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View Full Version : [ubuntu] Looking to do fresh install, things to remember?



VitaminBB
May 1st, 2009, 10:23 AM
Im looking to wipe out this installation of ubuntu and just do a fresh install (upgrades never seem to work 100%).

What should I remember when doing this?

Originally a friend setup my home on a seperate partition, whats the benefit of that?

Is there any easy way to transfer over the essentials? like thunderbird, firefox, pidgin etc?

What else should I do before I do the fresh install?

Thanks ...

billgoldberg
May 1st, 2009, 10:27 AM
Im looking to wipe out this installation of ubuntu and just do a fresh install (upgrades never seem to work 100%).

What should I remember when doing this?

Originally a friend setup my home on a seperate partition, whats the benefit of that?

Is there any easy way to transfer over the essentials? like thunderbird, firefox, pidgin etc?

What else should I do before I do the fresh install?

Thanks ...

If you want to safe some config files or data from firefox or pidgin, it will be in your home folder.

Press ctrl+h to view the hidden files and copy over any data you seem fit.

--

Remember to format your new partition as EXT4 (manual in the partition bit of the install) as by default it will use the slower EXT3.

blazemore
May 1st, 2009, 10:44 AM
If you want a seperate /home directory, by all means do. Just really think about the sizes when you're choosing them, as it's difficult to change them later.

Personally, I'd recommend one / partition formatted as ext4.

If you back up the entire /home/user directory, you can copy it back (providing the username is the same) after the install, to preserve all your files and configs.

presence1960
May 1st, 2009, 11:14 AM
If you want a seperate /home directory, by all means do. Just really think about the sizes when you're choosing them, as it's difficult to change them later.

Personally, I'd recommend one / partition formatted as ext4.

If you back up the entire /home/user directory, you can copy it back (providing the username is the same) after the install, to preserve all your files and configs.

Most importantly BACK UP your data. If you do a clean install that is the time to review your partitioning scheme and if necessary repartition or resize partitions. I prefer a separate /home partition, but that is not necessary, something to consider though. Do you want to use ext4 or ext3 file system? I use ext 4 and thus far no problems here. For Firefox and Thunderbird just copy your profile folders located inside /home/.mozilla for firefox and /home/.mozilla-thunderbird for thunderbird. The firefox and thunderbird profile folders will have names similar to this : 09egmirjf.default. Once the install is complete you can place these back into those folders and run in terminal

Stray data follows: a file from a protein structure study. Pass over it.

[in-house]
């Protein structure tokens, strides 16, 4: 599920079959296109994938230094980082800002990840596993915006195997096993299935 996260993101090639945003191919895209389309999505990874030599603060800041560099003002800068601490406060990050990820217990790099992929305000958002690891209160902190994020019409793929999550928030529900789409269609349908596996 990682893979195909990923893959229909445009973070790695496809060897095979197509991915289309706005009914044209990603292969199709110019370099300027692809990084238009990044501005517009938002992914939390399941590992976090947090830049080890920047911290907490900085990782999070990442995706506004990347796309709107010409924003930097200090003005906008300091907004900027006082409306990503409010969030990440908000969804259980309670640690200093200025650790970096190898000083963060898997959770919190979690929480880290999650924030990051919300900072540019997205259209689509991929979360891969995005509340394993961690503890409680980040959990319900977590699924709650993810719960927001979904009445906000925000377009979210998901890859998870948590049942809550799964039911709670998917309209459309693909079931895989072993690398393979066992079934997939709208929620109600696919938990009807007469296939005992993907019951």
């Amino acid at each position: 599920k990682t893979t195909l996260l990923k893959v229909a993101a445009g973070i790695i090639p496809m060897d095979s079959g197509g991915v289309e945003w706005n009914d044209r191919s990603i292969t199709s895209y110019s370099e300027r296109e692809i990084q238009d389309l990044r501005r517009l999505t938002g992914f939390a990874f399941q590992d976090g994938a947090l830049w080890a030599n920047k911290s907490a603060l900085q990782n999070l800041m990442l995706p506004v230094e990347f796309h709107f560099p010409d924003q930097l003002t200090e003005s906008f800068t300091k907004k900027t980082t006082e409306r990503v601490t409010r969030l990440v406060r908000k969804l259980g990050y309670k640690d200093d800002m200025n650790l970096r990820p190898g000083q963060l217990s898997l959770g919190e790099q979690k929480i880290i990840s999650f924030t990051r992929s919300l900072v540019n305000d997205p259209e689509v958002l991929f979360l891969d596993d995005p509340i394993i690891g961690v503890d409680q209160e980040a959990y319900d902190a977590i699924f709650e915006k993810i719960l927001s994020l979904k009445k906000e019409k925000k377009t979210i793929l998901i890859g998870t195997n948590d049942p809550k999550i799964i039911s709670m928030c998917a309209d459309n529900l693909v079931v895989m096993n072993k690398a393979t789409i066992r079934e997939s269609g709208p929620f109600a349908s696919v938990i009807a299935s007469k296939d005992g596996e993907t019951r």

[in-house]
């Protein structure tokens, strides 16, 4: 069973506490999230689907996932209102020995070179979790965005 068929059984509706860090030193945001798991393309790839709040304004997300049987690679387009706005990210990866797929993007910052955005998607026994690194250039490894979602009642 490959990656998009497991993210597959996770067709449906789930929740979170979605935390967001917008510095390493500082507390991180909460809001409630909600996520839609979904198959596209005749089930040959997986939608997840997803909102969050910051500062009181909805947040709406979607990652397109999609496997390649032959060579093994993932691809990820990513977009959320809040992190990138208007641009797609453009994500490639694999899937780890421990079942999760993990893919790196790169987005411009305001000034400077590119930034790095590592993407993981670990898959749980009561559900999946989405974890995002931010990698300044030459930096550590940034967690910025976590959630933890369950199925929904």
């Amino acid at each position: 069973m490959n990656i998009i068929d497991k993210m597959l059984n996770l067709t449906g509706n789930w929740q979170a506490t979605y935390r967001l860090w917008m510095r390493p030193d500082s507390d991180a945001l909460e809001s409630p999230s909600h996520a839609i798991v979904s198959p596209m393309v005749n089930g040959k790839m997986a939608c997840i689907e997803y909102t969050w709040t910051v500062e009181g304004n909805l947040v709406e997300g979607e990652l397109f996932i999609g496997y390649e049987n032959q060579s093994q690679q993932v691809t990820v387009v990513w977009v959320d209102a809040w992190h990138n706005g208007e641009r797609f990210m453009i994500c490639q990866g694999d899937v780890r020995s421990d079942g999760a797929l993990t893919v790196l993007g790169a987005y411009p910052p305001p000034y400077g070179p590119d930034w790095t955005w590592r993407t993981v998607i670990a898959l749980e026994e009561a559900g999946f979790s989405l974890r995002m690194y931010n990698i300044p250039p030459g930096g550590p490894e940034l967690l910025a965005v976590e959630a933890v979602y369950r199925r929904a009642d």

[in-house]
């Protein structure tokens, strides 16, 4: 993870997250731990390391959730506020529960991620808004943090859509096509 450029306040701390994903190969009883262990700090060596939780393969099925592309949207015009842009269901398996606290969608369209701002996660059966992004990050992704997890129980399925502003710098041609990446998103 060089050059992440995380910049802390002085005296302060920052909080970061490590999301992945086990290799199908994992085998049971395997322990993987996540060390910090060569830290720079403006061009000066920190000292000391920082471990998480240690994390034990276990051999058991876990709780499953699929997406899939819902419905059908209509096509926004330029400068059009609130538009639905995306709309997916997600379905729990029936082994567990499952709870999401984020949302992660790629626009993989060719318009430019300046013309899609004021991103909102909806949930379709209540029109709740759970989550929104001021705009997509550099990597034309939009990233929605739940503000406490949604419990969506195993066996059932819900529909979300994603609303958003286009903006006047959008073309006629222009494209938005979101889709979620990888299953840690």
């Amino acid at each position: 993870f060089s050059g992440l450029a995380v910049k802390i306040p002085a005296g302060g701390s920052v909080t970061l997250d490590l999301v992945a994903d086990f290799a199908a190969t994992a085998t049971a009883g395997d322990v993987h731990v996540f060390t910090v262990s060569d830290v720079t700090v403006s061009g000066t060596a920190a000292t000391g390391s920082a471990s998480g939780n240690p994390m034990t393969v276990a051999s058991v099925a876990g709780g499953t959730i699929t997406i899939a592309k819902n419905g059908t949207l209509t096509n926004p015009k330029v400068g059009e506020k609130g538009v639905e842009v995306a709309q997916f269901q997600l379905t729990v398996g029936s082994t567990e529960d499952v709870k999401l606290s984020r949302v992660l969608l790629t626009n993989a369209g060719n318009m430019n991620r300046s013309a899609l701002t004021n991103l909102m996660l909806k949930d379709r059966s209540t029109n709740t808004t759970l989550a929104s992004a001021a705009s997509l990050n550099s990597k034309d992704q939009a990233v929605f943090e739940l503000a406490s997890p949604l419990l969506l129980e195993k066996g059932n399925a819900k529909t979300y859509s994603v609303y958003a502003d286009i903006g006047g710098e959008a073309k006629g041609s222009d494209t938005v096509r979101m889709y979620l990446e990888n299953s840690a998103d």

firefox -profilemanager and
thunderbird -profilemanager When profile manager opens create a new profile by selecting the profile folders you put into the thundebird and firefox folders. Then delete the default profile and you will be good to go. Your firefox and thunderbird will be as it was before including booksmarks, settings and emails.

P.S. you may have to start thunderbird once prior to running profilemanager. When the account setup wizard starts just click cancel. Then run profile manager command from terminal.

mister_pink
May 1st, 2009, 12:10 PM
If you have home on a separate partition then you're all set to keep your settings etc, - no need to do any of this copying! (Although backing up is recommended). You'll have to choose manual partitioning in the installer, which I always think is the best idea anyway. Then select your current / and set it to be / in the new install, and you current /home to be /home - but make sure you don't have the format box ticked! You might also have to tell it to use the swap partition too.

wizard10000
May 1st, 2009, 12:24 PM
I agree with putting /home on its own partition. If you're running a server you may also want /var on its own partition but most people don't need that.

I generally back up /etc into my home partition before blowing everything else away - I've got a systemwide crontab, apt repositories and nfs, samba, apache and mysql configurations I'd prefer not to lose. You only have to restore a handful of files but backing up /etc as well as /home is highly recommended.

MontelEdwards
May 1st, 2009, 12:45 PM
If you want a seperate /home directory, by all means do. Just really think about the sizes when you're choosing them, as it's difficult to change them later.

Personally, I'd recommend one / partition formatted as ext4.

If you back up the entire /home/user directory, you can copy it back (providing the username is the same) after the install, to preserve all your files and configs.
Yeah, that would be messy if you run out of space for your home.